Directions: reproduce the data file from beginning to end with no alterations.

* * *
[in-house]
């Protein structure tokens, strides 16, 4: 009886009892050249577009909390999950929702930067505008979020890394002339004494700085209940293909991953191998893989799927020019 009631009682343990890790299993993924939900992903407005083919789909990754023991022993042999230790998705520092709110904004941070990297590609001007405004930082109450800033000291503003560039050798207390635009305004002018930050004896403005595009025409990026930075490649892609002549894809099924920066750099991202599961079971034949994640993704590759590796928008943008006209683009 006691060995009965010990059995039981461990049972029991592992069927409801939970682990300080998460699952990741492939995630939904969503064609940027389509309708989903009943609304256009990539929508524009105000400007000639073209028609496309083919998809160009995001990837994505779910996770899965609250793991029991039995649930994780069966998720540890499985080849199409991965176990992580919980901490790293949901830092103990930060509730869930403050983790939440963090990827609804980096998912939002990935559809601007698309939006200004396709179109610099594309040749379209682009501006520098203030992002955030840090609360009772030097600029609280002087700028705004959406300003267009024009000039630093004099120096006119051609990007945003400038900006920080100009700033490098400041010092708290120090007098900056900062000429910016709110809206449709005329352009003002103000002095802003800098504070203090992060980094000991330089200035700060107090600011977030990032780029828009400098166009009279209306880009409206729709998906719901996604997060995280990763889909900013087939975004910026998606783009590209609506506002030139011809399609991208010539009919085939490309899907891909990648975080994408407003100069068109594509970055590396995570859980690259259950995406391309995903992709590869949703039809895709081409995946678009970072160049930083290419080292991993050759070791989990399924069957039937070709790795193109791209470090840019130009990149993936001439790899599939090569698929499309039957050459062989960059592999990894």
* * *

[in-house]
């Protein structure tokens, strides 16, 4: 009886009892050249577009909390999950929702930067505008979020890394002339004494700085209940293909991953191998893989799927020019 009631009682343990890790299993993924939900992903407005083919789909990754023991022993042999230790998705520092709110904004941070990297590609001007405004930082109450800033000291503003560039050798207390635009305004002018930050004896403005595009025409990026930075490649892609002549894809099924920066750099991202599961079971034949994640993704590759590796928008943008006209683009 006691060995009965010990059995039981461990049972029991592992069927409801939970682990300080998460699952990741492939995630939904969503064609940027389509309708989903009943609304256009990539929508524009105000400007000639073209028609496309083919998809160009995001990837994505779910996770899965609250793991029991039995649930994780069966998720540890499985080849199409991965176990992580919980901490790293949901830092103990930060509730869930403050983790939440963090990827609804980096998912939002990935559809601007698309939006200004396709179109610099594309040749379209682009501006520098203030992002955030840090609360009772030097600029609280002087700028705004959406300003267009024009000039630093004099120096006119051609990007945003400038900006920080100009700033490098400041010092708290120090007098900056900062000429910016709110809206449709005329352009003002103000002095802003800098504070203090992060980094000991330089200035700060107090600011977030990032780029828009400098166009009279209306880009409206729709998906719901996604997060995280990763889909900013087939975004910026998606783009590209609506506002030139011809399609991208010539009919085939490309899907891909990648975080994408407003100069068109594509970055590396995570859980690259259950995406391309995903992709590869949703039809895709081409995946678009970072160049930083290419080292991993050759070791989990399924069957039937070709790795193109791209470090840019130009990149993936001439790899599939090569698929499309039957050459062989960059592999990894």